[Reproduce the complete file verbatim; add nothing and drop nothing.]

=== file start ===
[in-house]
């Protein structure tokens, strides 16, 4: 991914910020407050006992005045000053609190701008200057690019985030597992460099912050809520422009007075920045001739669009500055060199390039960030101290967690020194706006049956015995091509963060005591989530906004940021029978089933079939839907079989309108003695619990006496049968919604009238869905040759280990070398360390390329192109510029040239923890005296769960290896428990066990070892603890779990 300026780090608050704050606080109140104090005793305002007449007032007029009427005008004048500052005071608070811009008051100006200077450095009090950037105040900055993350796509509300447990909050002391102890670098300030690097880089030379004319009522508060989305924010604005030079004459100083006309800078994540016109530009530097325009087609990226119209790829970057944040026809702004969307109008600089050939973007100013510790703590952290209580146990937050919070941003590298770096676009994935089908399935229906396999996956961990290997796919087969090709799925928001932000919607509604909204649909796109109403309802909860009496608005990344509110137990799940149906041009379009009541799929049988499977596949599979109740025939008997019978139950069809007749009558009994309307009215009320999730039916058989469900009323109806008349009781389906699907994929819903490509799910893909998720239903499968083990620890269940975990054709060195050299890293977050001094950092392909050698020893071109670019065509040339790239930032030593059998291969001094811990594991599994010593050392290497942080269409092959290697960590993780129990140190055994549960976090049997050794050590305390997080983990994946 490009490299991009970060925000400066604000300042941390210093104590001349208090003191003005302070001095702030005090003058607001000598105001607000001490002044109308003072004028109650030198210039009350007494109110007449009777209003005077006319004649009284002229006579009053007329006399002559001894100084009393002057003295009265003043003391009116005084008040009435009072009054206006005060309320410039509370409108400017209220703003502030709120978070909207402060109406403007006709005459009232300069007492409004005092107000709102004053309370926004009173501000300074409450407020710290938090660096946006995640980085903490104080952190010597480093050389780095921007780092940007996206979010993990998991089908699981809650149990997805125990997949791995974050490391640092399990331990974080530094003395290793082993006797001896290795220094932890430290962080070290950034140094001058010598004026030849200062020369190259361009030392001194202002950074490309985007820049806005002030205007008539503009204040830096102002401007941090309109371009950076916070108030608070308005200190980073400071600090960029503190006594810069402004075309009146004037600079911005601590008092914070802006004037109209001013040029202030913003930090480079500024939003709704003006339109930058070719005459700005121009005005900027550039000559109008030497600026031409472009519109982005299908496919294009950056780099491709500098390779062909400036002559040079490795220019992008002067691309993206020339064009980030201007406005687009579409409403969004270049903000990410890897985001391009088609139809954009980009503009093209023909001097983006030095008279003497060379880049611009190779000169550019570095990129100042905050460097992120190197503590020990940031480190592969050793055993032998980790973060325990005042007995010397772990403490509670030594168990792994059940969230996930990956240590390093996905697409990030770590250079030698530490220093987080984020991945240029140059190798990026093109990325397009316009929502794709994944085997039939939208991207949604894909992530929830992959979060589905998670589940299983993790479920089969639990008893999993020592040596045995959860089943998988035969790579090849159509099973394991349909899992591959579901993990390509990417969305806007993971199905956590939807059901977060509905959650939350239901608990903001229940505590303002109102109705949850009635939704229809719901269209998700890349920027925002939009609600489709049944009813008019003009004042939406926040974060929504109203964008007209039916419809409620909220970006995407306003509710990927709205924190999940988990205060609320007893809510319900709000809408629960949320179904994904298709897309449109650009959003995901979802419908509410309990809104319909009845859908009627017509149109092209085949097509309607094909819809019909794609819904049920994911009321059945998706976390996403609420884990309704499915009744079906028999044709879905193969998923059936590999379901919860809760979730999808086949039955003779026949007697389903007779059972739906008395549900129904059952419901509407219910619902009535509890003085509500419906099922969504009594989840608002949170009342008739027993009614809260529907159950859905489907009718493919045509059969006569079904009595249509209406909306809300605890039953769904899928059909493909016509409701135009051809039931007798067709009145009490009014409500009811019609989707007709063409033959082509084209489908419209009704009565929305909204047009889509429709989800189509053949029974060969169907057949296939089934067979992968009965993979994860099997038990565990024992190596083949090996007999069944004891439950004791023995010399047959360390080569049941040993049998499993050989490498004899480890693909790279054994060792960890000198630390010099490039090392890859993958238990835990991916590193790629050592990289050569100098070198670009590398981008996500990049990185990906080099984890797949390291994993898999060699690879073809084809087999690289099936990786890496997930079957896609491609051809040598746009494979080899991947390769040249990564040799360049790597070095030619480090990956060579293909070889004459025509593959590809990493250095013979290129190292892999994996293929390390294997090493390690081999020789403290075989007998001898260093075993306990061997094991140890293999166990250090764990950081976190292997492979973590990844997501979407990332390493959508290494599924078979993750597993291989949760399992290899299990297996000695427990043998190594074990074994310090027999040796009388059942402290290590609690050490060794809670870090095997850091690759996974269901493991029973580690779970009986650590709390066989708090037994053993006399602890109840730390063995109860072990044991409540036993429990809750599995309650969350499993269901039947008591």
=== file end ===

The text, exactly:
[in-house]
């Protein structure tokens, strides 16, 4: 991914910020407050006992005045000053609190701008200057690019985030597992460099912050809520422009007075920045001739669009500055060199390039960030101290967690020194706006049956015995091509963060005591989530906004940021029978089933079939839907079989309108003695619990006496049968919604009238869905040759280990070398360390390329192109510029040239923890005296769960290896428990066990070892603890779990 300026780090608050704050606080109140104090005793305002007449007032007029009427005008004048500052005071608070811009008051100006200077450095009090950037105040900055993350796509509300447990909050002391102890670098300030690097880089030379004319009522508060989305924010604005030079004459100083006309800078994540016109530009530097325009087609990226119209790829970057944040026809702004969307109008600089050939973007100013510790703590952290209580146990937050919070941003590298770096676009994935089908399935229906396999996956961990290997796919087969090709799925928001932000919607509604909204649909796109109403309802909860009496608005990344509110137990799940149906041009379009009541799929049988499977596949599979109740025939008997019978139950069809007749009558009994309307009215009320999730039916058989469900009323109806008349009781389906699907994929819903490509799910893909998720239903499968083990620890269940975990054709060195050299890293977050001094950092392909050698020893071109670019065509040339790239930032030593059998291969001094811990594991599994010593050392290497942080269409092959290697960590993780129990140190055994549960976090049997050794050590305390997080983990994946 490009490299991009970060925000400066604000300042941390210093104590001349208090003191003005302070001095702030005090003058607001000598105001607000001490002044109308003072004028109650030198210039009350007494109110007449009777209003005077006319004649009284002229006579009053007329006399002559001894100084009393002057003295009265003043003391009116005084008040009435009072009054206006005060309320410039509370409108400017209220703003502030709120978070909207402060109406403007006709005459009232300069007492409004005092107000709102004053309370926004009173501000300074409450407020710290938090660096946006995640980085903490104080952190010597480093050389780095921007780092940007996206979010993990998991089908699981809650149990997805125990997949791995974050490391640092399990331990974080530094003395290793082993006797001896290795220094932890430290962080070290950034140094001058010598004026030849200062020369190259361009030392001194202002950074490309985007820049806005002030205007008539503009204040830096102002401007941090309109371009950076916070108030608070308005200190980073400071600090960029503190006594810069402004075309009146004037600079911005601590008092914070802006004037109209001013040029202030913003930090480079500024939003709704003006339109930058070719005459700005121009005005900027550039000559109008030497600026031409472009519109982005299908496919294009950056780099491709500098390779062909400036002559040079490795220019992008002067691309993206020339064009980030201007406005687009579409409403969004270049903000990410890897985001391009088609139809954009980009503009093209023909001097983006030095008279003497060379880049611009190779000169550019570095990129100042905050460097992120190197503590020990940031480190592969050793055993032998980790973060325990005042007995010397772990403490509670030594168990792994059940969230996930990956240590390093996905697409990030770590250079030698530490220093987080984020991945240029140059190798990026093109990325397009316009929502794709994944085997039939939208991207949604894909992530929830992959979060589905998670589940299983993790479920089969639990008893999993020592040596045995959860089943998988035969790579090849159509099973394991349909899992591959579901993990390509990417969305806007993971199905956590939807059901977060509905959650939350239901608990903001229940505590303002109102109705949850009635939704229809719901269209998700890349920027925002939009609600489709049944009813008019003009004042939406926040974060929504109203964008007209039916419809409620909220970006995407306003509710990927709205924190999940988990205060609320007893809510319900709000809408629960949320179904994904298709897309449109650009959003995901979802419908509410309990809104319909009845859908009627017509149109092209085949097509309607094909819809019909794609819904049920994911009321059945998706976390996403609420884990309704499915009744079906028999044709879905193969998923059936590999379901919860809760979730999808086949039955003779026949007697389903007779059972739906008395549900129904059952419901509407219910619902009535509890003085509500419906099922969504009594989840608002949170009342008739027993009614809260529907159950859905489907009718493919045509059969006569079904009595249509209406909306809300605890039953769904899928059909493909016509409701135009051809039931007798067709009145009490009014409500009811019609989707007709063409033959082509084209489908419209009704009565929305909204047009889509429709989800189509053949029974060969169907057949296939089934067979992968009965993979994860099997038990565990024992190596083949090996007999069944004891439950004791023995010399047959360390080569049941040993049998499993050989490498004899480890693909790279054994060792960890000198630390010099490039090392890859993958238990835990991916590193790629050592990289050569100098070198670009590398981008996500990049990185990906080099984890797949390291994993898999060699690879073809084809087999690289099936990786890496997930079957896609491609051809040598746009494979080899991947390769040249990564040799360049790597070095030619480090990956060579293909070889004459025509593959590809990493250095013979290129190292892999994996293929390390294997090493390690081999020789403290075989007998001898260093075993306990061997094991140890293999166990250090764990950081976190292997492979973590990844997501979407990332390493959508290494599924078979993750597993291989949760399992290899299990297996000695427990043998190594074990074994310090027999040796009388059942402290290590609690050490060794809670870090095997850091690759996974269901493991029973580690779970009986650590709390066989708090037994053993006399602890109840730390063995109860072990044991409540036993429990809750599995309650969350499993269901039947008591």